In Bolt, a small American White Shepherd dog has amazing adventures, not realizing that none of it is real. The little guy (whose voice is provided by John Travolta) is actually the star of a highly rated action show for kids, but the show's director (James Lipton from TV's Inside the Actor's Studio) is a believer of method acting, and wants the dog to think the things that happen to him on the show are real to get a more natural performance from him. On the show, Bolt the dog (named so because of the lightning bolt mark on his fur, which he doesn't realize is actually make up) travels with his young human owner, Penny (Miley Cyrus), cross country searching for Penny's father, a scientist who has been kidnapped by the diabolical madman, Dr. Calico (Malcolm McDowell). Bolt has been genetically enhanced to have super canine abilities (actually special effects that are performed right there on the set), and uses those abilities to battle Calico's forces.
The concept of an actor on a TV show living in a make believe world, and not realizing his every move is being filmed by hidden cameras reminded me greatly of the Jim Carrey drama from 10 years ago, The Truman Show, and made me wonder if this was going to be another look at the same idea aimed at a much younger audience. The movie drops this idea fairly early on, and turns into a standard road trip comedy, but I wasn't disappointed. Despite an idea told many times before, Bolt has plenty of wit, charm, and heart to go around. Bolt is forced to hit the road when he believes Penny is in danger. The most recent episode ends with a cliffhanger where the girl has been kidnapped by Calico. After the shoot, Bolt is sent to his private trailer as always, but believing that Penny has actually been kidnapped, he breaks free and ends up accidentally inside a shipping box which is sent to New York City. In his strange real world surroundings, Bolt initially doesn't understand why his "powers" don't work like they usually do, and initially believes it's the result of the packing styrofoam that filled the shipping box, thinking it's a form of Kryptonite. He's still determined to track down Penny, even in his supposed weakened state, and forcefully brings an alley cat he finds named Mittens (Susie Essman from TV's Curb Your Enthusiasm, wonderful here) along for the ride, believing that she has ties to the evil Dr. Calico and can tell him where his human is.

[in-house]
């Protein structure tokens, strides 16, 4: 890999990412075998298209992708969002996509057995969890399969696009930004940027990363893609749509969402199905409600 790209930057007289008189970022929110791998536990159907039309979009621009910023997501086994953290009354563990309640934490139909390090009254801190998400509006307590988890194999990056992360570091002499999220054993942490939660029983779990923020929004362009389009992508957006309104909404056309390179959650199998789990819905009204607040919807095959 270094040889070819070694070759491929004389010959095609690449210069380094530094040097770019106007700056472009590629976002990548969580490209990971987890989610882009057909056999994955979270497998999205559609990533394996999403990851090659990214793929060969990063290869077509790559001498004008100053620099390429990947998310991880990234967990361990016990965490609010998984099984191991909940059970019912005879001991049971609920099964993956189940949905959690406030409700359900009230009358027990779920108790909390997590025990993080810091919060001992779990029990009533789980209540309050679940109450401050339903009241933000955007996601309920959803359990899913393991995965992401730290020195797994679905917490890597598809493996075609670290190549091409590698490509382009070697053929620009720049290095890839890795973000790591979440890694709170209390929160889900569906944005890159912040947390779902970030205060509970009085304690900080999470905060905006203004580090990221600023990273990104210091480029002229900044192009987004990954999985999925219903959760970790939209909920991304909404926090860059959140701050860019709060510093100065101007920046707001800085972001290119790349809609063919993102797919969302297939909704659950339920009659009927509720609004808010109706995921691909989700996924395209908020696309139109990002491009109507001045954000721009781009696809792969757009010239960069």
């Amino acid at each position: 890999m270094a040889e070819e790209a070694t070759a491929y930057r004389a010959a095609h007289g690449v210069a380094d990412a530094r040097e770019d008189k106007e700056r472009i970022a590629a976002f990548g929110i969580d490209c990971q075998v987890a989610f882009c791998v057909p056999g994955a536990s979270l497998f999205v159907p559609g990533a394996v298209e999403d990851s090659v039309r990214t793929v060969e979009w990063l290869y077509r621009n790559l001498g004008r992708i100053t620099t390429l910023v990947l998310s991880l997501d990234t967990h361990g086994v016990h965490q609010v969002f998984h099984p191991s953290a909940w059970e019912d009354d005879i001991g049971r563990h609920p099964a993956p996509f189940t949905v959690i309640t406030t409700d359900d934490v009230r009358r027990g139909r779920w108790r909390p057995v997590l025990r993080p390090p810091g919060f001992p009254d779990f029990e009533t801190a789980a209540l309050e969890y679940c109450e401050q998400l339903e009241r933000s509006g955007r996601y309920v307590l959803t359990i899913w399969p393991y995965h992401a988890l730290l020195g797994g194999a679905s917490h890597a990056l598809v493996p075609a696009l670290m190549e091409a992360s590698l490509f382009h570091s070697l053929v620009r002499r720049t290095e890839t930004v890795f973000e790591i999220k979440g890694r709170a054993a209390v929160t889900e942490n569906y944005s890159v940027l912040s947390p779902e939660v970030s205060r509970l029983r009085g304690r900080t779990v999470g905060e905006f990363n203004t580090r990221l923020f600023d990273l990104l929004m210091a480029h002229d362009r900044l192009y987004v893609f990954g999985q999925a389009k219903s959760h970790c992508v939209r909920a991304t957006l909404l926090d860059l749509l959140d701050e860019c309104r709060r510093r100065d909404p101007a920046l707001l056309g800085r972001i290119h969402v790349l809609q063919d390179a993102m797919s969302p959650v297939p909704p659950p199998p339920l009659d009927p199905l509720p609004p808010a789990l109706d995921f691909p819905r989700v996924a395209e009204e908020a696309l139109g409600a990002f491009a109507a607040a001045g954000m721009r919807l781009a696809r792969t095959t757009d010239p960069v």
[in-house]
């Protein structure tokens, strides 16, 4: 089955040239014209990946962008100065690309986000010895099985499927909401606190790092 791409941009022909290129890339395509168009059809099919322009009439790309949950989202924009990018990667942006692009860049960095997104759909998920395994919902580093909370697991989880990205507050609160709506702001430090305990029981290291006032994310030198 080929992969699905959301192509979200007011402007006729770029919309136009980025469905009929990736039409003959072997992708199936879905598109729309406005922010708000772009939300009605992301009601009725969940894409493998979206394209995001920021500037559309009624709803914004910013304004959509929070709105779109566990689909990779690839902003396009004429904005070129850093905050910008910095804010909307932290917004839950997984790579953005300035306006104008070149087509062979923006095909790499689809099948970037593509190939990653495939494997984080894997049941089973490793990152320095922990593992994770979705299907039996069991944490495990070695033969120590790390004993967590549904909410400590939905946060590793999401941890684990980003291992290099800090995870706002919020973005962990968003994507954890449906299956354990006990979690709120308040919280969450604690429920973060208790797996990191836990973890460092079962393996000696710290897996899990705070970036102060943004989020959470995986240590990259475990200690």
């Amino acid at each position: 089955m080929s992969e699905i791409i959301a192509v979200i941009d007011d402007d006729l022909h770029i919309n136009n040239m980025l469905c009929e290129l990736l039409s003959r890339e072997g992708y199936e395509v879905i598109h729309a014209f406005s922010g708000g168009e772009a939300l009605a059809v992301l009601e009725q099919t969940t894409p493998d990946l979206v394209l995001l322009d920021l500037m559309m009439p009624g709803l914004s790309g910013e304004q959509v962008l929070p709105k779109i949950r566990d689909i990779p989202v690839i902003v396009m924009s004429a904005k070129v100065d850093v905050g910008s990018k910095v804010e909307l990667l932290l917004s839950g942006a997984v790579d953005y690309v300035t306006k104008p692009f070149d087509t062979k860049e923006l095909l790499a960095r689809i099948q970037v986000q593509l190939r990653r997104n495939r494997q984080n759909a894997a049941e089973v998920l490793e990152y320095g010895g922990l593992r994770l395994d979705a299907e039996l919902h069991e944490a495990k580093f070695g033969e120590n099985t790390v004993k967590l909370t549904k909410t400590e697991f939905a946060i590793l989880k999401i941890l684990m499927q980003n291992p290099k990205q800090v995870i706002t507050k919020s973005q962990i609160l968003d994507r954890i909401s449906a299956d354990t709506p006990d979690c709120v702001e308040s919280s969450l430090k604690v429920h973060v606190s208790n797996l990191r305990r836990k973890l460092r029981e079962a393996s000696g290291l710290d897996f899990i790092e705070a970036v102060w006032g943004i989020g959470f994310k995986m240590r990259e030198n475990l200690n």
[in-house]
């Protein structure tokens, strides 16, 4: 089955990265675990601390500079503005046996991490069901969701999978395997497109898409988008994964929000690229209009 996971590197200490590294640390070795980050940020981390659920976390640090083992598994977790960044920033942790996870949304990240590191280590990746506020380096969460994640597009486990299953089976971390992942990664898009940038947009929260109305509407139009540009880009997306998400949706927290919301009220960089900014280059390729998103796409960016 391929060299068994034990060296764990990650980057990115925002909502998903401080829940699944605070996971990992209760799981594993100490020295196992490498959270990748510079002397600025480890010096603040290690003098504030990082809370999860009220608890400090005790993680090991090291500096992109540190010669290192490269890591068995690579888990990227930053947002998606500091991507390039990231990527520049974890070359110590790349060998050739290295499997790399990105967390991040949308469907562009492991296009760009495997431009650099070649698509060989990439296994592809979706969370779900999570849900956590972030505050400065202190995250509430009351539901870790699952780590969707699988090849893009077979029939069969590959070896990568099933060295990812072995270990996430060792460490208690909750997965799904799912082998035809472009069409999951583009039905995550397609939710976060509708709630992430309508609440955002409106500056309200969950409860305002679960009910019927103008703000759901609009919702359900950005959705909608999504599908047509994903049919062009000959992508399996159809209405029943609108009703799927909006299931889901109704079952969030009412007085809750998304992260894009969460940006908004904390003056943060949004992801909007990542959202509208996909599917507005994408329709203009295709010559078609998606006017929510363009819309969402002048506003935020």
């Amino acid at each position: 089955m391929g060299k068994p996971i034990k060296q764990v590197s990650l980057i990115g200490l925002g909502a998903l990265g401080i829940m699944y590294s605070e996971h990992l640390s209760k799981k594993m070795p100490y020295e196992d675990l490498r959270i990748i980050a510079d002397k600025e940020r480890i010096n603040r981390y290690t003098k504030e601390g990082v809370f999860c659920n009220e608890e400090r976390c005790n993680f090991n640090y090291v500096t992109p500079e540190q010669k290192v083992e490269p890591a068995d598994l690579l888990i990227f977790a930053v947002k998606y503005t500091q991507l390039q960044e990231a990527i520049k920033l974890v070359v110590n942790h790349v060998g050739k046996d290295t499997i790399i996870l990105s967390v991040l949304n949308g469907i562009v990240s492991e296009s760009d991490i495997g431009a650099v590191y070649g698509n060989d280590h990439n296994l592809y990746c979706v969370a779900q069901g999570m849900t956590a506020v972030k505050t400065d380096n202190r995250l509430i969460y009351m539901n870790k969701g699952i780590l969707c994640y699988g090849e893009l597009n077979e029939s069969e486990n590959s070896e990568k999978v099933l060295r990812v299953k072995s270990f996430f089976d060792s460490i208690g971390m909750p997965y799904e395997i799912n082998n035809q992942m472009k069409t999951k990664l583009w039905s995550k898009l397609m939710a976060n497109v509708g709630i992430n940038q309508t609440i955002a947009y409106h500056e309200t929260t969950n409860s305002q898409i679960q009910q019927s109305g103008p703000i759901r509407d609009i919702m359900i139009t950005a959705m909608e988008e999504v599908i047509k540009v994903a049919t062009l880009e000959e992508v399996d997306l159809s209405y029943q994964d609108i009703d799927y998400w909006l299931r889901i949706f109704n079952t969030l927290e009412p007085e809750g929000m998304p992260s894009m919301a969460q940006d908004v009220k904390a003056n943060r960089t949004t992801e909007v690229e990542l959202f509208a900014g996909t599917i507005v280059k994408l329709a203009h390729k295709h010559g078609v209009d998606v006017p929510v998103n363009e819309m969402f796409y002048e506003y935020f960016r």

The relationship between the delusional dog and the street wise, sarcastic cat is at the heart of Bolt, and also what makes the film work above all else. I loved the way that Mittens the cat initially goes along with the act, but when she begins to realize that this dog really does think he has super powers, begins to genuinely feel sorry for him, and begins to train him in the art of being a real dog. Bolt has been living a fantasy his entire life, and has never even experienced the joy of playing with a chew toy or sticking his head out an open window with his tongue flapping in the breeze. With so many animated films forcing the idea that animals are just like us, only with fur, here is a movie that starts with a dog who acts like a super human, and eventually learns to accept reality and enjoy the simplicity of a natural life. I liked that angle, and I liked the way that Mittens slowly warms up to Bolt's situation. She's a cat with a past, as she used to belong to some people who were forced to abandon her when they moved. She doesn't understand Bolt's devotion to Penny, as she believes humans can only hurt. They both teach each other what they know, and while this is nothing new, the screenplay by Dan Fogelman and co-director Chris Williams lets it develop slowly and sweetly. The spot on vocal performances by Travolta and Essman also add a lot.